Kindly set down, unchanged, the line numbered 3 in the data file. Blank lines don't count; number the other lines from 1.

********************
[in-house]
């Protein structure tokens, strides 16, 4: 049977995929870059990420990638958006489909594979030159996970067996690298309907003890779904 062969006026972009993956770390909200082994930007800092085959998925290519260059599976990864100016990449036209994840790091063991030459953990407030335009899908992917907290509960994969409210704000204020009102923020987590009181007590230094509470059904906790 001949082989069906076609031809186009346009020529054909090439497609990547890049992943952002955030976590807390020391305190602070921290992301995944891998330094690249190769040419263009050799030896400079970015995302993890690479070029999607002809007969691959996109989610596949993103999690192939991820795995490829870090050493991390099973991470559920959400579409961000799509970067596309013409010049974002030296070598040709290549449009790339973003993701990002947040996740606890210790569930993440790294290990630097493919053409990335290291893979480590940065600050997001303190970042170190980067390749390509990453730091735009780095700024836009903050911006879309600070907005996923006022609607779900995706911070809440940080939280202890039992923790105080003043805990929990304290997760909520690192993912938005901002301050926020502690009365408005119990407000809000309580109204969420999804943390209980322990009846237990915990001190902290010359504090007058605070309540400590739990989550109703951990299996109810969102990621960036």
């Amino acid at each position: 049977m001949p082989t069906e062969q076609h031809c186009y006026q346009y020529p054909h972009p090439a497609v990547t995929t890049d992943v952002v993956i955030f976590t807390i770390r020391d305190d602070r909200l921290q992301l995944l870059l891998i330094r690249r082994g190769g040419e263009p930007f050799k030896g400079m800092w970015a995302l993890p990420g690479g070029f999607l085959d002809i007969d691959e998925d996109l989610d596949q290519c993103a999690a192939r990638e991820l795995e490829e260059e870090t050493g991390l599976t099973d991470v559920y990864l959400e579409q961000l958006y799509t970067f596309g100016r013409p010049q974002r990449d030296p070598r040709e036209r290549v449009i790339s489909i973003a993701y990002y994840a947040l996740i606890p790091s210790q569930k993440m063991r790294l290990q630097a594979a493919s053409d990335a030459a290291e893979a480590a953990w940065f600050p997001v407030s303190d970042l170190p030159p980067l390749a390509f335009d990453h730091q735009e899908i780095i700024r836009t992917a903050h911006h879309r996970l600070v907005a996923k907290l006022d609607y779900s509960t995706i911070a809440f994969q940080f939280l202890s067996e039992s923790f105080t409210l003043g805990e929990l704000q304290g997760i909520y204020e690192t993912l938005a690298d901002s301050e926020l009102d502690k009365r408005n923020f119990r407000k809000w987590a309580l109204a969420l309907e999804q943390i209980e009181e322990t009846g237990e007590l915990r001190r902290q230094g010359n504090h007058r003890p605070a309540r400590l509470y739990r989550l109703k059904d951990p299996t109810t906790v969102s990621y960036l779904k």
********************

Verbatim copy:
């Amino acid at each position: 049977m001949p082989t069906e062969q076609h031809c186009y006026q346009y020529p054909h972009p090439a497609v990547t995929t890049d992943v952002v993956i955030f976590t807390i770390r020391d305190d602070r909200l921290q992301l995944l870059l891998i330094r690249r082994g190769g040419e263009p930007f050799k030896g400079m800092w970015a995302l993890p990420g690479g070029f999607l085959d002809i007969d691959e998925d996109l989610d596949q290519c993103a999690a192939r990638e991820l795995e490829e260059e870090t050493g991390l599976t099973d991470v559920y990864l959400e579409q961000l958006y799509t970067f596309g100016r013409p010049q974002r990449d030296p070598r040709e036209r290549v449009i790339s489909i973003a993701y990002y994840a947040l996740i606890p790091s210790q569930k993440m063991r790294l290990q630097a594979a493919s053409d990335a030459a290291e893979a480590a953990w940065f600050p997001v407030s303190d970042l170190p030159p980067l390749a390509f335009d990453h730091q735009e899908i780095i700024r836009t992917a903050h911006h879309r996970l600070v907005a996923k907290l006022d609607y779900s509960t995706i911070a809440f994969q940080f939280l202890s067996e039992s923790f105080t409210l003043g805990e929990l704000q304290g997760i909520y204020e690192t993912l938005a690298d901002s301050e926020l009102d502690k009365r408005n923020f119990r407000k809000w987590a309580l109204a969420l309907e999804q943390i209980e009181e322990t009846g237990e007590l915990r001190r902290q230094g010359n504090h007058r003890p605070a309540r400590l509470y739990r989550l109703k059904d951990p299996t109810t906790v969102s990621y960036l779904k």